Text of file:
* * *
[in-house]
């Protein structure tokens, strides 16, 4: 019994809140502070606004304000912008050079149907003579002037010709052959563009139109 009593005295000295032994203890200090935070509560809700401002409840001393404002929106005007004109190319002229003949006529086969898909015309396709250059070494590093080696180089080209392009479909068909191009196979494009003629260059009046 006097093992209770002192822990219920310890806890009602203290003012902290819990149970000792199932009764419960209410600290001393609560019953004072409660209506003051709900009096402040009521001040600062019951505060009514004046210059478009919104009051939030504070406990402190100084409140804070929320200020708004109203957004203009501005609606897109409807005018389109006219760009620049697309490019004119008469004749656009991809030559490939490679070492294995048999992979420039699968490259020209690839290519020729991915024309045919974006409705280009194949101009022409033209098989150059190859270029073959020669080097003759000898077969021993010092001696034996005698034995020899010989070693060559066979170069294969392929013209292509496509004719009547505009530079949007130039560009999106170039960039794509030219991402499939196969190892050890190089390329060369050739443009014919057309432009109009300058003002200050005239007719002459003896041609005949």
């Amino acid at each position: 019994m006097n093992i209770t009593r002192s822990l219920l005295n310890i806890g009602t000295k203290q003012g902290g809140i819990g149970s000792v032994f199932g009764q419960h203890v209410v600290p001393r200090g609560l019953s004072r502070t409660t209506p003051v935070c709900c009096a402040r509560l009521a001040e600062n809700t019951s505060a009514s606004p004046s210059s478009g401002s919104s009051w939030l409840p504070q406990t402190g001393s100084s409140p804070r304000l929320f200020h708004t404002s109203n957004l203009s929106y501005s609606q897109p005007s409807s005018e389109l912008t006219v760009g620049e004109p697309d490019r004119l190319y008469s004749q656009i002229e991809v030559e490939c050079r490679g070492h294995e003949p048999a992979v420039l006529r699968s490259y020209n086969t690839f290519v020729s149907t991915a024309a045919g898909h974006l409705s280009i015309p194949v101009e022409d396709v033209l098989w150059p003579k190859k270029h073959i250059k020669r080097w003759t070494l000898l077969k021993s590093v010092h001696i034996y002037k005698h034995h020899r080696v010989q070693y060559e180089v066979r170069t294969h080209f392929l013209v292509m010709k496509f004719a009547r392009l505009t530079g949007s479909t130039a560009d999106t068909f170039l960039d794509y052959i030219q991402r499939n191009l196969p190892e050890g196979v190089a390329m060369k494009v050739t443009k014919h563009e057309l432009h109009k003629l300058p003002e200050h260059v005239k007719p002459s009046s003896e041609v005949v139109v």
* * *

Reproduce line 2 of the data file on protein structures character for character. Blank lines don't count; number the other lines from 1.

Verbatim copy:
């Protein structure tokens, strides 16, 4: 019994809140502070606004304000912008050079149907003579002037010709052959563009139109 009593005295000295032994203890200090935070509560809700401002409840001393404002929106005007004109190319002229003949006529086969898909015309396709250059070494590093080696180089080209392009479909068909191009196979494009003629260059009046 006097093992209770002192822990219920310890806890009602203290003012902290819990149970000792199932009764419960209410600290001393609560019953004072409660209506003051709900009096402040009521001040600062019951505060009514004046210059478009919104009051939030504070406990402190100084409140804070929320200020708004109203957004203009501005609606897109409807005018389109006219760009620049697309490019004119008469004749656009991809030559490939490679070492294995048999992979420039699968490259020209690839290519020729991915024309045919974006409705280009194949101009022409033209098989150059190859270029073959020669080097003759000898077969021993010092001696034996005698034995020899010989070693060559066979170069294969392929013209292509496509004719009547505009530079949007130039560009999106170039960039794509030219991402499939196969190892050890190089390329060369050739443009014919057309432009109009300058003002200050005239007719002459003896041609005949």